Slice of Life Tuesday: Write-Along

Each year, I have my students craft forced association poems, where they pull together a poem that’s written about one thing…but it’s really about another.

We start by thinking of places or things (usually in nature) important to us: that one lilac bush, the park we love to play at, a favorite tree. Then, we think of the people important to us.

The title of the poem is the person we’re thinking about, but nothing in the poem mentions them – an invitation to our readers to make the leap into metaphor.

Whenever I sit down to craft in this fashion, I’m continually amazed by my train of thought. I start to list ideas, and then BOOM! I’m surprised by a new insight that’s made itself clear to me. It’s also fun to watch the kids in their prewriting phase as they do the same.

“The tree is almost to big for it” – I wonder if this lovey sees the power in that phrase…
“If I didn’t have it…I would be lonely”

Here’s my contribution for the day.

My Boys

The irises in my yard
were gifted to me,
bulbs planted years ago
without a plan:
a vague arrangement
plopped into earth
with a trowel,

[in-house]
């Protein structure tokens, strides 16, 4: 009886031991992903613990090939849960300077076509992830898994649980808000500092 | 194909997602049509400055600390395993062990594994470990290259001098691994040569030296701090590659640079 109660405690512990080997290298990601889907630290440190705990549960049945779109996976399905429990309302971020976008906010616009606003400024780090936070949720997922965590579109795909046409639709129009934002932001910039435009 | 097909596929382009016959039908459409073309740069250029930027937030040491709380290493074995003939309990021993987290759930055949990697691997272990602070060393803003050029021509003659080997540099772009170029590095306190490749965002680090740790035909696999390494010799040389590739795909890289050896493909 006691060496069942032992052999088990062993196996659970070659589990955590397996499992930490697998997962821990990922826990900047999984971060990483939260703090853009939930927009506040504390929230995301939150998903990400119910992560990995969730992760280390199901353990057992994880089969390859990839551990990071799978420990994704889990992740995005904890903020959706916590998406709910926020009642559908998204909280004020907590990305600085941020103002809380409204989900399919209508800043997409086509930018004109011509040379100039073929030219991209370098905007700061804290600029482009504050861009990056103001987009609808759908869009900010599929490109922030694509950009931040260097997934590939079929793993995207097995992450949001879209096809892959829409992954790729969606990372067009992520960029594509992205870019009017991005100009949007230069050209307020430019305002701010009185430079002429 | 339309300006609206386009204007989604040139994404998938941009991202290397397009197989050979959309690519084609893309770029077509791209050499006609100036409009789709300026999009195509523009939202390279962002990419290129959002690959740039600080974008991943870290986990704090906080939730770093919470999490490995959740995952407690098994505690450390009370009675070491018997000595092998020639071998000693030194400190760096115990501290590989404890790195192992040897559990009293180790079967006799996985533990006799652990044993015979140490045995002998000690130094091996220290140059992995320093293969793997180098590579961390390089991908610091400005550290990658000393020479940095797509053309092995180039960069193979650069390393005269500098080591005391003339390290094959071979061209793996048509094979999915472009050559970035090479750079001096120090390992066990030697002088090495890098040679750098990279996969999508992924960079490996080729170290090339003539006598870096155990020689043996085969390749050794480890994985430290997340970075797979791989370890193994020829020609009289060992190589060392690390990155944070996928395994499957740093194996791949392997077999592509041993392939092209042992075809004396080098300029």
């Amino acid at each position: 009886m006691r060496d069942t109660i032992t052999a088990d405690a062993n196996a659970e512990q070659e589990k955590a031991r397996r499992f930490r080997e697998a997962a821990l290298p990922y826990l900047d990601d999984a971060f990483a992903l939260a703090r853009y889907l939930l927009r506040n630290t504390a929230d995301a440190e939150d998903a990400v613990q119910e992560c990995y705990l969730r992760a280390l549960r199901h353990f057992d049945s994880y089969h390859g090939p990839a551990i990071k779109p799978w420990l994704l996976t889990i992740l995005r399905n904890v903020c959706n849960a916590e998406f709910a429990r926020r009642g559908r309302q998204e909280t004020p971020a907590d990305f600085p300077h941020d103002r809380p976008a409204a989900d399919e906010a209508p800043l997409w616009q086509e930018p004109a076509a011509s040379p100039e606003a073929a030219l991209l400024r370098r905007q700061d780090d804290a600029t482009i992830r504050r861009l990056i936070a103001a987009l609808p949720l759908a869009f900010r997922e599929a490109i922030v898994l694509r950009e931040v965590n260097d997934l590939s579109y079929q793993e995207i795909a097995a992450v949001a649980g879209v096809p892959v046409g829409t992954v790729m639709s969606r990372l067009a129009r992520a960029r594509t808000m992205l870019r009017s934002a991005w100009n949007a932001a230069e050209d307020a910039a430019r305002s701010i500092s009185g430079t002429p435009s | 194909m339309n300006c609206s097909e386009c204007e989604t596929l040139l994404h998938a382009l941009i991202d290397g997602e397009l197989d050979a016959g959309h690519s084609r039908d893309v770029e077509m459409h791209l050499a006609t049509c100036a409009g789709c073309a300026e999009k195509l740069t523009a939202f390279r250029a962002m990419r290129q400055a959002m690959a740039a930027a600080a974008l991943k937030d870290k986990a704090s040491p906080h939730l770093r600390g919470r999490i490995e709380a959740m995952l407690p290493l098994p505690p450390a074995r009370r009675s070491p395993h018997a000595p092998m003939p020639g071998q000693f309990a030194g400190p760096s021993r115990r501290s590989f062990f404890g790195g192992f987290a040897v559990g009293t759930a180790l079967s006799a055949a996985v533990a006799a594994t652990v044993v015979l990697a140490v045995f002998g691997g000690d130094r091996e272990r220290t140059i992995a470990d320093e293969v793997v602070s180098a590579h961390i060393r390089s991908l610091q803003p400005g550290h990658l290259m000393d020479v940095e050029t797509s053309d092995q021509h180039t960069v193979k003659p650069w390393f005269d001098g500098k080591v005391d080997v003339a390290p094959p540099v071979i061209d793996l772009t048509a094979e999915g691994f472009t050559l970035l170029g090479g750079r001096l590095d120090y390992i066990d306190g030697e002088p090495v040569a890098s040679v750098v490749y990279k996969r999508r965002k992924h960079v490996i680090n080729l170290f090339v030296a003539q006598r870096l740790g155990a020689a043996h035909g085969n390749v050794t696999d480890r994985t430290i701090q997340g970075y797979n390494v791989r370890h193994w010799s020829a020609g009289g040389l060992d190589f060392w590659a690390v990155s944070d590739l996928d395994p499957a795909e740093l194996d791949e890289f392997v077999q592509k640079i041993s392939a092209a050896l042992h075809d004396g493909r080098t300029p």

some water,
and hope.

Ever since, they’ve spread
across the garden,
rhizomes rooting,
leaves messy and full.
I don’t know whether to be
by the chaos or
for the bounty.

Late in spring,
after crocuses and
forsythia and
hyacinth and
lilac and
I wait…wait…wait…
And when I’m not paying attention,
(it’s always when I’m not looking)
the iris will bloom:
showy, stunning, emerging
with too-big heads
that need support
to stay stable and upright.

I’m lucky.
I’ve got plants
a girl can take care of –
not fussy ones
weeding and
pruning and
oversight and
piddling with.
give me greenery
that finds its own way,
survives the rough stuff,
returns year after year
through its own strength.

Published by Lainie Levin

Mom of two, full-time teacher, wife, daughter, sister, friend, and holder of a very full plate

4 thoughts on “Slice of Life Tuesday: Write-Along

  1. This is so dear – irises growing like children, rough and tumble, everywhere. I love these lines especially,
    plopped into earth
    with a trowel,
    some water,
    and hope.
    That is a beautiful metaphor for raising children!

  2. This form is new to me. I like how it makes the writer think and the associations that are made. I think that the jotting down of ideas and then getting that sudden insight is something students need to experience.

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